Archive for Alfred E Green

The Manipulator

Posted in FILM, Politics with tags , , , , , , , , , , , on July 17, 2020 by dcairns

A really good double feature — THE MIND READER and THE DARK HORSE.

The former has Warren William as mentalist, starting as a failed sideshow hustler and discovering the psychic gag as a way to hustle at a higher level. Very snazzy direction from Roy Del Ruth with a lot of Dutch tilts and some sweeping crane shots. William as maybe the worst scoundrel of his professional career, since his act actually ruins lives and kills people, and he reforms once then shamelessly backslides. Put it this way, he’s so bad, the movie can’t exonerate him at the end, and he has to go to prison.

Allen Jenkins’ last line is wonderfully bathetic: “Gee, boss, it seems a shame you’re going away just when beer’s coming back.”

Good little role for Clarence Muse: as always, he deserves more. Unrewarding sappy gf part for Constance Cummings, a brief sighting of the bewitching Ruthelma Stevens, wheeled on to glower accusingly before the elevator shaft beckons.

THE DARK HORSE (dir: Alfred E Green) is a key work in the Warner precode mission to FULLY DOCUMENT AMERICA: it’s about the biggest racket of them all, politics, and shows how a brainless candidate (Guy Kibbee in his apotheosis, above) gets more or less accidentally nominated and how the machine gets behind him to transform a rustic chump into something the electorate can be fooled into voting for. In charge of that transformation: Warren William, of course.

Arguably there’s too much about WW’s love life, which is of course amusing but not 100% central to the political issues. Actually, issues are not discussed (the candidate has no platform), but the one big issue — the failure of American politics to produce worthy politicians, the packaging, instead, of chumps — kind of fades in the second half. Bette Davis is the romantic interest but she must have had an envious eye on the bad girl part, which Vivienne Osborne triumphs in. I don’t know why she wasn’t bigger.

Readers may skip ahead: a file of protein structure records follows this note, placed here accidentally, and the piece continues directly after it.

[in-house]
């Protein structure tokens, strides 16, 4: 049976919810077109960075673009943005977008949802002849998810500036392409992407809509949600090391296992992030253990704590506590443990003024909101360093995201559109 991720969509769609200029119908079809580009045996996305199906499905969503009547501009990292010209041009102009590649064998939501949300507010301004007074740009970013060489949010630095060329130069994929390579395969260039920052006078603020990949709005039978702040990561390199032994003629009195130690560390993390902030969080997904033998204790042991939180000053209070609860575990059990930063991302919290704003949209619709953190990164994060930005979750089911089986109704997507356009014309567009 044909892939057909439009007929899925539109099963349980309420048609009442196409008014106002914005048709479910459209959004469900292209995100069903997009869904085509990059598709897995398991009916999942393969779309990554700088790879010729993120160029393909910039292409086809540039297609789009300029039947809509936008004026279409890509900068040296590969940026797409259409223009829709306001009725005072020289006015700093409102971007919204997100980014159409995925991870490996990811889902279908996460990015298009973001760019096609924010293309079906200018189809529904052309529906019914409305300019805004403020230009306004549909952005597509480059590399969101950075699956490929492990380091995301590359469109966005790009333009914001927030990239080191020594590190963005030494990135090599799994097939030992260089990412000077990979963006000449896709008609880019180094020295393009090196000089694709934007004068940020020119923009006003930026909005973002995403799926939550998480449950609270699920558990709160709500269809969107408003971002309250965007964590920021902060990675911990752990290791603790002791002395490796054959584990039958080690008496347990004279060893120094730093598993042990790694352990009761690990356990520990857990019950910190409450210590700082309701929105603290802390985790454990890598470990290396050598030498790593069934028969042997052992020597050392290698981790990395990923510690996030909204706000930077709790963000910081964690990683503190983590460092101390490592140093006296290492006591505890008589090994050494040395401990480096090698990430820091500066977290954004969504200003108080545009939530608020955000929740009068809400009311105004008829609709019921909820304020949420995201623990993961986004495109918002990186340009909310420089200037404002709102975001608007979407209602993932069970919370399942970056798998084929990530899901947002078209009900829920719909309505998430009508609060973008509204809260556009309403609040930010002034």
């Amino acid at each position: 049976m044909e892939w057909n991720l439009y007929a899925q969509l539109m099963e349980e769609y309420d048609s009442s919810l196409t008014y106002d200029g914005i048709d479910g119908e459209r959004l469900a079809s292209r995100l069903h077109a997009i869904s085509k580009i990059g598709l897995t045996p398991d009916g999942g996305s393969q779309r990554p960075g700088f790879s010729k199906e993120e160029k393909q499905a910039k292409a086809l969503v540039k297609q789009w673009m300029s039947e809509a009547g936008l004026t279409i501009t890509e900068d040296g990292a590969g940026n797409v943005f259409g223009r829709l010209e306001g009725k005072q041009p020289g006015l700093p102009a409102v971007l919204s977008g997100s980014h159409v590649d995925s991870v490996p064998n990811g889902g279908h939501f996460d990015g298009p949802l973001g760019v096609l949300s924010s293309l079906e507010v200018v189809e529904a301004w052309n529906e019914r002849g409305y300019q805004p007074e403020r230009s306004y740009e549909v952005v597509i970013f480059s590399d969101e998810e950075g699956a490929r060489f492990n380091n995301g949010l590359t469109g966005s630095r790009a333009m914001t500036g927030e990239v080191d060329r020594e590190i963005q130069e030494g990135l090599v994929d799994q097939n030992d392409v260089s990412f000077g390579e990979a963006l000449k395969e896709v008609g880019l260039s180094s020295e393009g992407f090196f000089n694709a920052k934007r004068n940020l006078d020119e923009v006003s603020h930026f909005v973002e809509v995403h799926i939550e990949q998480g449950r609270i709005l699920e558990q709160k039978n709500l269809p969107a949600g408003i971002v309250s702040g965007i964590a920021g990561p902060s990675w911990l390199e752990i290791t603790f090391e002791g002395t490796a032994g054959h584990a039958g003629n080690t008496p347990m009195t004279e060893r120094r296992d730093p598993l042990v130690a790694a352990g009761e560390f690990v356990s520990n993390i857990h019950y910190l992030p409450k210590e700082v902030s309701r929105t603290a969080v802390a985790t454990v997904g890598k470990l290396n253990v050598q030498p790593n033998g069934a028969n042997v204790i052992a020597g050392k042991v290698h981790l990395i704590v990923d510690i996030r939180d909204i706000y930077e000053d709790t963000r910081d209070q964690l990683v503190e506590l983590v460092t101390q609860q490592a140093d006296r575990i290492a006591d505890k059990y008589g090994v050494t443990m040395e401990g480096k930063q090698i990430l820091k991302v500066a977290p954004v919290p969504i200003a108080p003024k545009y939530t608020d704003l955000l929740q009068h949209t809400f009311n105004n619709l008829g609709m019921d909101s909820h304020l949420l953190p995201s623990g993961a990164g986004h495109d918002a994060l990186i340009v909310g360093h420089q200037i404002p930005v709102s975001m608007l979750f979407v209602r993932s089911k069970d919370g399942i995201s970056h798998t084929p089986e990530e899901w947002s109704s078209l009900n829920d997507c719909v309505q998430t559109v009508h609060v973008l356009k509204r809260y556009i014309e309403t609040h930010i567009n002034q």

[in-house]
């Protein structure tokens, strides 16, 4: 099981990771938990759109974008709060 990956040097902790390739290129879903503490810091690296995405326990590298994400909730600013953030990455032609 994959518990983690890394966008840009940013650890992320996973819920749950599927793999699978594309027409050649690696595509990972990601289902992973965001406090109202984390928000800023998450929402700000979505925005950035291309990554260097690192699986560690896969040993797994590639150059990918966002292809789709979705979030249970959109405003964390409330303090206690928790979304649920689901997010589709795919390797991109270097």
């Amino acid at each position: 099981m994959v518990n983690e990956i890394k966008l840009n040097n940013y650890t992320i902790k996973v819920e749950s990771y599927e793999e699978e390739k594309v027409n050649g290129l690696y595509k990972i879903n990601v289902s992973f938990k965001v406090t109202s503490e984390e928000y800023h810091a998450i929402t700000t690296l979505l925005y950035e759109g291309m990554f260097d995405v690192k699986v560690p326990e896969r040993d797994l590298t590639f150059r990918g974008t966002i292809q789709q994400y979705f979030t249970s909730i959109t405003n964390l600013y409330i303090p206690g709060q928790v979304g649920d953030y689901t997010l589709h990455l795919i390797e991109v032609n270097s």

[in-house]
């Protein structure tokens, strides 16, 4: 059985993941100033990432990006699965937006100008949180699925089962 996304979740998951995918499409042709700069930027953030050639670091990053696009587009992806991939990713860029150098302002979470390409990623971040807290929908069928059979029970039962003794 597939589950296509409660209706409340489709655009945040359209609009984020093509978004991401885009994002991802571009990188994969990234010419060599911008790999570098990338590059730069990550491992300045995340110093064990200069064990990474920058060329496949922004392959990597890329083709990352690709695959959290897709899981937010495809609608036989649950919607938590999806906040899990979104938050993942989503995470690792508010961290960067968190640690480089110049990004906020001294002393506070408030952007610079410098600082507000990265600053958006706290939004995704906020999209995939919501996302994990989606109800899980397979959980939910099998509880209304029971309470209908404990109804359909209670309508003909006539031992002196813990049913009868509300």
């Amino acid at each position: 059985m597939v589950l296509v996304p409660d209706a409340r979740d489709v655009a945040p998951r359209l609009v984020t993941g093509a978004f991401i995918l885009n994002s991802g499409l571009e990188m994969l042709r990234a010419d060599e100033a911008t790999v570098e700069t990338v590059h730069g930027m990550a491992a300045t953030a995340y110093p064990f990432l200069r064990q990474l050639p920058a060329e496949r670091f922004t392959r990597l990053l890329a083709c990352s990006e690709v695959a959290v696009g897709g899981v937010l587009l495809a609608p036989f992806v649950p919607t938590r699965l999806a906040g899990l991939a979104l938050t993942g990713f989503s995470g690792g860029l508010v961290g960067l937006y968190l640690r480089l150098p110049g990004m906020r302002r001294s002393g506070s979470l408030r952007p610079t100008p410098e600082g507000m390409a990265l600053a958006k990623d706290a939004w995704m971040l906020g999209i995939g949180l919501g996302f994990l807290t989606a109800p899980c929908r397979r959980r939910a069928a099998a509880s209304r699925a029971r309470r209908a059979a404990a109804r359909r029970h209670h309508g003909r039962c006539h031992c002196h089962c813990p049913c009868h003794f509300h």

No Jenkins in this one, but it has Frank McHugh so that’s fine: the schmoe quotient is filled.

Asides from WW, the hidden connection seems to be screenwriter Wilson Mizner, who was working himself to death at Warners from 32-33. His name is wonderfully seedy: I somehow picture him typing in fingerless gloves and a raincoat.

The Dirty Thirties

Posted in FILM with tags , , , , , , , , , , , , , , , , , , , , on November 11, 2011 by dcairns

Time for another pre-code round-up. During Fiona’s nasty flu a few weeks back, we watched a bunch of early thirties Hollywood flicks — usually just over an hour long, snappy and fun, they’re easy to follow but hard to predict.

CHINATOWN NIGHTS

Not a hit with Fiona, this 1929 William A. Wellman gangland epic seems to have been a silent movie hastily sonorized: wide shots toddle along at 20 fps, with all the signs of having been post-synched: lip-flap and unconvincing background atmos galore. Meanwhile the close shots have been cheaply re-shot to incorporate dialogue.

While it’s impressive how quickly American film developed a fluid and expressive approach to filmed speech, it’s always interesting to catch them unprepared during the first couple of years: Florence Vidor, as a socialite slumming it in the Chinese ghetto, is terribly stilted, and even Wallace Beery and Warner Oland are painfully slow and careful in their enunciation. Seeing a gangster minding to sound his ‘T’s clearly is oddly dispiriting. Seeing Wallace Beery as a tong boss is plain surreal, but at least he’s not in yellowface. Somehow a big Irishman has gained control of one of the two principle gangs: no explanation for this is ever offered.